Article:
If you ask an ITA engineer what they enjoy most about working here, chances are they’ll mention the once-in-a-lifetime opportunity to build software that is transforming a major industry and impacting millions of people every day. The airline industry needs a new computing infrastructure – and ITA engineers are building it.
Our engineers wrestle with computing challenges that are truly daunting. For example, the combinatorics of computing and searching 1028 fares in less than 20 seconds, or the systems challenges of architecting a core airline IT infrastructure that works with tens of thousands of users, talks to hundreds of computing systems and integrates with dozens of partners' systems.
You can have a successful career at ITA Software without knowing anything about the airline or travel industries, or being an expert in any particular language. In fact, our engineers come from a wide range of industries and educational backgrounds. We seek talented engineers with a passion for learning. That’s it.
Solve hard problems
We're the undisputed innovation leader in travel and airline distribution technologies. As an ITAer, you'll tackle and solve some of the most difficult and fascinating problems in computer science and high tech management.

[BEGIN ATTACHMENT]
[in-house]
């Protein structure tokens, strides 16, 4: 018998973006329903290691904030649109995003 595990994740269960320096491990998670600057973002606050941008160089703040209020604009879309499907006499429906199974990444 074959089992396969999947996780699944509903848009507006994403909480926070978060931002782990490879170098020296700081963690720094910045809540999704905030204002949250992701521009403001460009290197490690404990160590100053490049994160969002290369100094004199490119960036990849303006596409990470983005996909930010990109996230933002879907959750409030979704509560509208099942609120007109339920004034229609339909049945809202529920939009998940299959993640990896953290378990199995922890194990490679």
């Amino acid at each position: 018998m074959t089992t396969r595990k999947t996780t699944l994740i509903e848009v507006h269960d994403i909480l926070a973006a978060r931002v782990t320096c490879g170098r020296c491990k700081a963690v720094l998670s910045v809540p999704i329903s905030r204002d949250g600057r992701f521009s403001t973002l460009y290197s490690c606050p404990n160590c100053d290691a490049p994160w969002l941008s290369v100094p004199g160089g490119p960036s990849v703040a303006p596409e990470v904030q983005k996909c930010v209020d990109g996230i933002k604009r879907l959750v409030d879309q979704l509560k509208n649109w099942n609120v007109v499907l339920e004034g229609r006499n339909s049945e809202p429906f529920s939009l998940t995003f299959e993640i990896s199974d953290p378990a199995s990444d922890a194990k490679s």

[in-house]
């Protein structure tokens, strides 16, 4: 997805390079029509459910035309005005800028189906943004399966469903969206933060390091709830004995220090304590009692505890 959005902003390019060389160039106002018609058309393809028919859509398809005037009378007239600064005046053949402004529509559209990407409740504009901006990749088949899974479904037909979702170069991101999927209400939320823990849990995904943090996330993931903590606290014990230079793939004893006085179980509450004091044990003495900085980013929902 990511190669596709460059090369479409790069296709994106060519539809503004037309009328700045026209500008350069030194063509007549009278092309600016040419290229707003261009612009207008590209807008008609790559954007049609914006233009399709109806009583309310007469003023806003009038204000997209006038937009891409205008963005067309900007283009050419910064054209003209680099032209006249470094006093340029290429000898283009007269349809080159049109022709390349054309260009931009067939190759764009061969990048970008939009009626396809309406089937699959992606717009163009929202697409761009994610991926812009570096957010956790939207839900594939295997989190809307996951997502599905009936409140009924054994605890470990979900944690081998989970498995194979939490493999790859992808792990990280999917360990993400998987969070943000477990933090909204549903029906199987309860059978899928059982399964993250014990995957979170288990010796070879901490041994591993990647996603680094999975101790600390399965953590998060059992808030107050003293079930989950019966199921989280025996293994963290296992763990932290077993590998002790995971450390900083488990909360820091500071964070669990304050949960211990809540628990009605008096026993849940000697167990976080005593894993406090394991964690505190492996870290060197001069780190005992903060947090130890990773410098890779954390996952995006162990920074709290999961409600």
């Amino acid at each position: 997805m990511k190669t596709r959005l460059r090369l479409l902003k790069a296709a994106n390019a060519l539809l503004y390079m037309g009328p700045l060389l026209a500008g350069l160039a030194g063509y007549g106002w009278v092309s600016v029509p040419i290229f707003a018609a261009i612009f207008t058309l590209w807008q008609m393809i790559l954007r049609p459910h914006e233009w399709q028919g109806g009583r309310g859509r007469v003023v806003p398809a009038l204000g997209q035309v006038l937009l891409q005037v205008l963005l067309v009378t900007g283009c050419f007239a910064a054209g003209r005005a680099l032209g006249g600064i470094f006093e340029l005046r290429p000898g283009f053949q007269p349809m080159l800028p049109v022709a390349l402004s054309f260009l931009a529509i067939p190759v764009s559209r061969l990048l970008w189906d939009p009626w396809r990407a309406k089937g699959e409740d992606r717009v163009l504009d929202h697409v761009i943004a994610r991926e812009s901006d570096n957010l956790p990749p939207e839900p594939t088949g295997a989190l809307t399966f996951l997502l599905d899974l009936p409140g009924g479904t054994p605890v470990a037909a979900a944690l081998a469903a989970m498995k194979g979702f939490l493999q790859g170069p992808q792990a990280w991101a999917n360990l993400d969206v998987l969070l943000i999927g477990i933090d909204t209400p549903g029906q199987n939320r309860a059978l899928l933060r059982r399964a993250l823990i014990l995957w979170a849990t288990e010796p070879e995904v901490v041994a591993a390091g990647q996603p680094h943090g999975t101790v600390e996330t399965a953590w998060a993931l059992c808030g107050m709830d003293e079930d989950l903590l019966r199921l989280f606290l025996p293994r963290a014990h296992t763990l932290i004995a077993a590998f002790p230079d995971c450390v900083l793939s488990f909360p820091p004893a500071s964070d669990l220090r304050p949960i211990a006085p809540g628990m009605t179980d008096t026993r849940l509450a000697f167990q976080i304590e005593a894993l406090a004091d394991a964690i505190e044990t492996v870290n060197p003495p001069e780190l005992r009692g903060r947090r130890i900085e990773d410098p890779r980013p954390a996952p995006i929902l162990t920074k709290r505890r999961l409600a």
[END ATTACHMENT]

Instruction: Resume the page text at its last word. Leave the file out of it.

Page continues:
Make an impact
Airline IT is where the modern software industry got its start. ITA Software is one of the first companies in over 40 years to build core airline reservation and pricing systems from the ground up. At ITA, you'll have a rare opportunity to transform one of the world's largest and most complex industries - while building great software.
Be a part of an innovative culture
ITA Software was founded by computer scientists who understand what it takes for great technologists to thrive. We offer an invigorating, high-energy environment that rewards people for taking chances. Like Google, we hire the smartest, most creative people we can find and then we simply let them do things the right way.
Engineers working on our Testing teams accelerate the delivery, and improve the quality, of ITA products. They design and implement build and test infrastructure, create and enforce good engineering practices, and evaluate product quality.
The combinatorics of airfare search can be overwhelming. There are 25,000,000 practical flight combinations for a round-trip between Boston and Los Angeles with one day travel windows. Computing the price for any of those ways is at least NP-hard. Fares are updated five times a day, while seat availability data is updated in real-time at 100Hz. And we must produce a diverse array of the most convenient and inexpensive solutions in ten seconds or less....
ITA engineers carefully choose the best tool for each problem -- then attack it with algorithms that draw on graph theory, parsing, machine learning, databases, optimization, and distributed systems. We code in whatever language is best suited to the task, be it Lisp, C++, Java, Python, Perl, or XSLT.